|Bill Eudy, e-mail, 16.12.2014 05:07|
What a lovely aircraft. I do wish the could have worked out the carrier landing, folding wing, engine and arrestor gear issues more promptly so this plane could have made a greater contribution.
|Joseph taylor, e-mail, 07.11.2014 09:05|
As a very young man maybe 11 years old my mom and I would visit Washington to spend time with her brother and family. I would get bored and ride my cousins bicycle and somehow found myself at one end of the runway at Anacostia . There was a tree outside the fence and between the fence and the bridge. I would spend the afternoon up in that tree watching the F 7's take off until all activity ceased. I am 75 now and that time is one of the greatest memories of my life. The sound of the F 7 is imbedded in my memory.
|John Preston, e-mail, 05.10.2012 15:41|
I was a combat aircrewman with vpb-116 on Iwo Jima. On August 7 1945 a squadron of F7's landed on Moto 3 airstrip, ready to "beat the Japs". Hostilities had ended. I never saw such a bunch of dejected guys. On 9 /29 /12 I saw "bad kitty" fly at Paine field. What a thrill'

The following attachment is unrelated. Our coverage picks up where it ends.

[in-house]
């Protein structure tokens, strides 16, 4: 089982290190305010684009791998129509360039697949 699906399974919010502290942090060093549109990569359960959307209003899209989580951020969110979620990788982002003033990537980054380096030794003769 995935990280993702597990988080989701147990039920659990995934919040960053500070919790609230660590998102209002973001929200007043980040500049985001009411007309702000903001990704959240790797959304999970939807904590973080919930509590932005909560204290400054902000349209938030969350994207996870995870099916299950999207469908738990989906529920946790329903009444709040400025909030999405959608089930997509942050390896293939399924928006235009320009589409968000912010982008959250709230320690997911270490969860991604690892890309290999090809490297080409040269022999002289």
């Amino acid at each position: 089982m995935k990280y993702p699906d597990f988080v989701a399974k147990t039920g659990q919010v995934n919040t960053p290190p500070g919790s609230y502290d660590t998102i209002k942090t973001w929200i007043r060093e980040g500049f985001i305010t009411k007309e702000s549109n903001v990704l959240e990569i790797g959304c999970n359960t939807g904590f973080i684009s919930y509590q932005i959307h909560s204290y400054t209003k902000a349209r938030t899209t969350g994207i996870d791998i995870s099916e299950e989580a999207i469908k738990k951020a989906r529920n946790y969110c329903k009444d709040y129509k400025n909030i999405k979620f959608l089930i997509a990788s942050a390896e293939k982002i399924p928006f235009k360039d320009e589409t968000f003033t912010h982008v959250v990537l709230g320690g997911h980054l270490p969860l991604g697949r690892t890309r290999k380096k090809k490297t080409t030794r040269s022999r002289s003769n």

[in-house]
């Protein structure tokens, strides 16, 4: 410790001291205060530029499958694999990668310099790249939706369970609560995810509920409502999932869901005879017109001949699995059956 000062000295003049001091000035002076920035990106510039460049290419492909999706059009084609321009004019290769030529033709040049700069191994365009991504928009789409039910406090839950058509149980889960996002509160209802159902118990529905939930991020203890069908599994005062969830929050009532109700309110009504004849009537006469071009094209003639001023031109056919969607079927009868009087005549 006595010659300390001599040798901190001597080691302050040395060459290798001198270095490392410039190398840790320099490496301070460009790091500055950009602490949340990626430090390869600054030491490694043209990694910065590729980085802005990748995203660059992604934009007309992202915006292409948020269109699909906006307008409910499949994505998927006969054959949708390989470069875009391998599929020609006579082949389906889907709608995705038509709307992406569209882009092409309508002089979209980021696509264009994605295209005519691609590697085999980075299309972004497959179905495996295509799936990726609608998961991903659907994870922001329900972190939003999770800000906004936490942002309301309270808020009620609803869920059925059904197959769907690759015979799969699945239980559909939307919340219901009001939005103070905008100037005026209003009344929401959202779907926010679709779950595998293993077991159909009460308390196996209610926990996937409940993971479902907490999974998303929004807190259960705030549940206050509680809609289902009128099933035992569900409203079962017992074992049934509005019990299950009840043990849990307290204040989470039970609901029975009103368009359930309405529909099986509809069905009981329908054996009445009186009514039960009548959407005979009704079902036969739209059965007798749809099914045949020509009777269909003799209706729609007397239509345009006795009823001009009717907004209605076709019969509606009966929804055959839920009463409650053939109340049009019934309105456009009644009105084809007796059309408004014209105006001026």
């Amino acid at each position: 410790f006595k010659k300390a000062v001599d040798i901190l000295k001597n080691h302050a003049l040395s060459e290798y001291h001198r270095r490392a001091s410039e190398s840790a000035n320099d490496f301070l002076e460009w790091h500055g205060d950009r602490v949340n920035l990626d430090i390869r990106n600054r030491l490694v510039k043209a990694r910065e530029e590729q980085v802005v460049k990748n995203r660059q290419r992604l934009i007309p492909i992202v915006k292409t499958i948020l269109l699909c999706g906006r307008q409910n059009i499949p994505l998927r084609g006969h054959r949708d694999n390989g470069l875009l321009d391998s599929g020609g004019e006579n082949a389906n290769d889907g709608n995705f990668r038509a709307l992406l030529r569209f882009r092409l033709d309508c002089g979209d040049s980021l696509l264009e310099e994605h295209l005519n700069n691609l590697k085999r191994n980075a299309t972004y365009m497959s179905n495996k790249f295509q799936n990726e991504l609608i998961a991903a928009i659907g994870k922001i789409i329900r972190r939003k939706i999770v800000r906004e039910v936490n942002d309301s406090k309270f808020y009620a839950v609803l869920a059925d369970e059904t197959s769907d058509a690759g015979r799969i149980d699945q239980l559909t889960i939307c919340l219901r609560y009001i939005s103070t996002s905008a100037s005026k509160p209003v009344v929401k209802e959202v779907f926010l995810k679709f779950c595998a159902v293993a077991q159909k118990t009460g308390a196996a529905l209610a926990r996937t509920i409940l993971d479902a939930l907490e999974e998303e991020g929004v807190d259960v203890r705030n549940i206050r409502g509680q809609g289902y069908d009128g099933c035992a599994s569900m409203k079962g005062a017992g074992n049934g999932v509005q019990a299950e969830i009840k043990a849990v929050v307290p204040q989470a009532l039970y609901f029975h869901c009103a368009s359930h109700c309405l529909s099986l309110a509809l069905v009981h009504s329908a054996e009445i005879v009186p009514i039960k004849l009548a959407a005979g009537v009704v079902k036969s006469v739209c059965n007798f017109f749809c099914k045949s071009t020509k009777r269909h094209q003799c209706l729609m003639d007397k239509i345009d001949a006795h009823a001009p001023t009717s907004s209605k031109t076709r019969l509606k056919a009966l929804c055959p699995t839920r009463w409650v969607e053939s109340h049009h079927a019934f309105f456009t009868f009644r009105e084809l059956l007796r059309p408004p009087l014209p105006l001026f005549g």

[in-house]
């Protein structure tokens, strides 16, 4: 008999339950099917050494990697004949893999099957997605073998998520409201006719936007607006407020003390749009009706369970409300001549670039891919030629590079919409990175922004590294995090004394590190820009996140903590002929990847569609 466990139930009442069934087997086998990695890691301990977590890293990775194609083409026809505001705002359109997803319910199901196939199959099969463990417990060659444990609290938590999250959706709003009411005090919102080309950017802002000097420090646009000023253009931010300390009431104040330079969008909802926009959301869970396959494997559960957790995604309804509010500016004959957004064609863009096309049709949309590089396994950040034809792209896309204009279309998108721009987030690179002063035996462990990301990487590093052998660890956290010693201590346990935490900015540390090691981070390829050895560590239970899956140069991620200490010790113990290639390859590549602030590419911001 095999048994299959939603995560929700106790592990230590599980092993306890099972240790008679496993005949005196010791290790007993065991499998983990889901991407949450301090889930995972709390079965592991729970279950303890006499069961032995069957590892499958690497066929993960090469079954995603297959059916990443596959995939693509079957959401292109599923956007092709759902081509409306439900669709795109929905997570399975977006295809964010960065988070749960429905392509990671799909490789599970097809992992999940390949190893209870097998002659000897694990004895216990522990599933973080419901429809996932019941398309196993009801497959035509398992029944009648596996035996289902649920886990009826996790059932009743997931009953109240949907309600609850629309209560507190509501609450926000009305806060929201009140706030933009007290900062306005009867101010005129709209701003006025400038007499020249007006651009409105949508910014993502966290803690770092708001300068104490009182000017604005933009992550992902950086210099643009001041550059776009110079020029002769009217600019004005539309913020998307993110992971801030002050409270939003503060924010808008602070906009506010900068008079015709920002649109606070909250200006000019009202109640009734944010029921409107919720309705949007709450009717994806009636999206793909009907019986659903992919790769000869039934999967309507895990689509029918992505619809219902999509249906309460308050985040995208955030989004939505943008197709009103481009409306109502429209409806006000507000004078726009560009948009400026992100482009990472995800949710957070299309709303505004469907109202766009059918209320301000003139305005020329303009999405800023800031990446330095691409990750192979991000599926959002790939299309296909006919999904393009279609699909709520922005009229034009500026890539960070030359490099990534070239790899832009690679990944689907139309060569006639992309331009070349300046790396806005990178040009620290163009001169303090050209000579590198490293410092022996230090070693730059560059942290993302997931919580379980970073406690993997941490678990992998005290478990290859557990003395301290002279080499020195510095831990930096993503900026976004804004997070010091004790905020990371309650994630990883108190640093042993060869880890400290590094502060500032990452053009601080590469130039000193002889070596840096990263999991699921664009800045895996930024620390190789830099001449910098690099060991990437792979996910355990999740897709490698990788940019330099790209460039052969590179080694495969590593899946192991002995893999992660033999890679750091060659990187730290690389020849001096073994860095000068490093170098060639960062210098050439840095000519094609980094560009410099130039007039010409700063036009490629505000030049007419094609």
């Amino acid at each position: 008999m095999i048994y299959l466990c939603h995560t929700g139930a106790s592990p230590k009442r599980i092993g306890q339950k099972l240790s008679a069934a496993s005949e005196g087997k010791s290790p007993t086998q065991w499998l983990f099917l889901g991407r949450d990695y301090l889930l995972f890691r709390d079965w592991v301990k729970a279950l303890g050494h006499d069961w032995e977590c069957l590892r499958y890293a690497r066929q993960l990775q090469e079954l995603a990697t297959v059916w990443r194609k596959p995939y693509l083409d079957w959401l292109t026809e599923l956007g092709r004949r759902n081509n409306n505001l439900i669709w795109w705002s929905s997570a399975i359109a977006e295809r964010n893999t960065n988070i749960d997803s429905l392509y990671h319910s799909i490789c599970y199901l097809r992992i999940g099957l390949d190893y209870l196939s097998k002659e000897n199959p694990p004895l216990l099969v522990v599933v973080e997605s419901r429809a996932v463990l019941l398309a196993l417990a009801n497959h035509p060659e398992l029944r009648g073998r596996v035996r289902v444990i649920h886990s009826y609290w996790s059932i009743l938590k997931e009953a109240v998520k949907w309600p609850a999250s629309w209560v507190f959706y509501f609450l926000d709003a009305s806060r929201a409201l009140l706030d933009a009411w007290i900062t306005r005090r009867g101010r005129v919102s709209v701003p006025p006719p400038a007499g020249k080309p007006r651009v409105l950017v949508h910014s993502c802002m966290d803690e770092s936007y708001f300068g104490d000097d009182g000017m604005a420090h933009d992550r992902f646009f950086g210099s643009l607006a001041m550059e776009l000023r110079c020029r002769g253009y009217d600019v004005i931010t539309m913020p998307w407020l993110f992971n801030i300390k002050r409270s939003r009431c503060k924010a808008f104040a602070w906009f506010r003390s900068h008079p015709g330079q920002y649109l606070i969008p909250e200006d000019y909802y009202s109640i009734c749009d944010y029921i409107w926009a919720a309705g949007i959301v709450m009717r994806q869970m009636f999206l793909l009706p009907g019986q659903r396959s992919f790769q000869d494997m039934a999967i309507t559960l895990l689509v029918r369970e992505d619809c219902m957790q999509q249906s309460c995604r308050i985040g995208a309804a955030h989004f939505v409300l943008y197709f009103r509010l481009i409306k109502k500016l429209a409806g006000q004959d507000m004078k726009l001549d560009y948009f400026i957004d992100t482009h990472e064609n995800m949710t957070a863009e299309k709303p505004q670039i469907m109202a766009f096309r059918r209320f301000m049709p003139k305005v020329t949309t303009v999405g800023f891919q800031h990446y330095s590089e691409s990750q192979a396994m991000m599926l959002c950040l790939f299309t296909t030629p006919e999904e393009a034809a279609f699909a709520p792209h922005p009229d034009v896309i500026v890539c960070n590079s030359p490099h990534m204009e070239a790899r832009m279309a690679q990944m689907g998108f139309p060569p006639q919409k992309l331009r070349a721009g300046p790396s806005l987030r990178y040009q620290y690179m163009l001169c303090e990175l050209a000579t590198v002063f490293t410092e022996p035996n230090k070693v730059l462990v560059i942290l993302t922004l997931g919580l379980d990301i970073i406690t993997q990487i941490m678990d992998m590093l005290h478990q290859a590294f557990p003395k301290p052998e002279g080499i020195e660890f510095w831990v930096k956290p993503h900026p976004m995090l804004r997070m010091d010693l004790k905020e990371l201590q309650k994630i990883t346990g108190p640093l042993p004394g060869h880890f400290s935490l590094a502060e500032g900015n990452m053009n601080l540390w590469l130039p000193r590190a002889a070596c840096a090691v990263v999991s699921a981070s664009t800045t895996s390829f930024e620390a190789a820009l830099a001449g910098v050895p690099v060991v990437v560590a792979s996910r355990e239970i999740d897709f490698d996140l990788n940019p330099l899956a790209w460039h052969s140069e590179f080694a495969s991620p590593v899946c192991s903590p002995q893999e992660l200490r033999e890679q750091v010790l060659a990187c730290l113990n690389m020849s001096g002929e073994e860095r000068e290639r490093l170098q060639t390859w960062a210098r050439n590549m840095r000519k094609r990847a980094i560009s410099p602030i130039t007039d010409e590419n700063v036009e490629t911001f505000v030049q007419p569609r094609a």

|Reza, 24.09.2012 20:39|
Did carrier landing trials in 1945. Was used to the Hellcat, had some difficulty. Got waved off twice. I was so embarassed!
|Bob Young, e-mail, 12.08.2012 01:21|
As a reply to "Bogus" above, (Kd4cee=bellsouth.net) I too was stationed at NATTC Norman, OK. I arrived the day after Thanksgiving in 1955 and was transferred to Memphis, TN about the second week of March 1956. My memory of that F7F is very vivid but very sad. After finishing school about a week was spent doing service work before transferring. One day I watched a man stand on the starboard horizontal stabilizer and with a fire axe chop into the vertical to get to the rudder cables. The plane was being scraped. A better memory was how surprisingly narrow the fuselage was. Anything other than head on views always make the plane look much bulkier than it was.
|William, e-mail, 22.03.2011 23:50|
I flew as RIO in the F7F-3N. I had 49 combat missions inm Korea in 1952. Got shot down on my 49th. Great airplane, little cramped in the rear, especially in really cold weather
|Richard, e-mail, 12.12.2010 20:35|
Was aboard cv38 Shangri La when the F7F made its Quals
NG Wings came of. Beautiful bird.
|Ron H, e-mail, 12.12.2010 02:27|
I flew 50 missions in Korea in the F7F-3n. It was one tough airplain. One of the reasons they called Grumman the aviation iron works.
|Aaron, e-mail, 01.10.2010 07:55|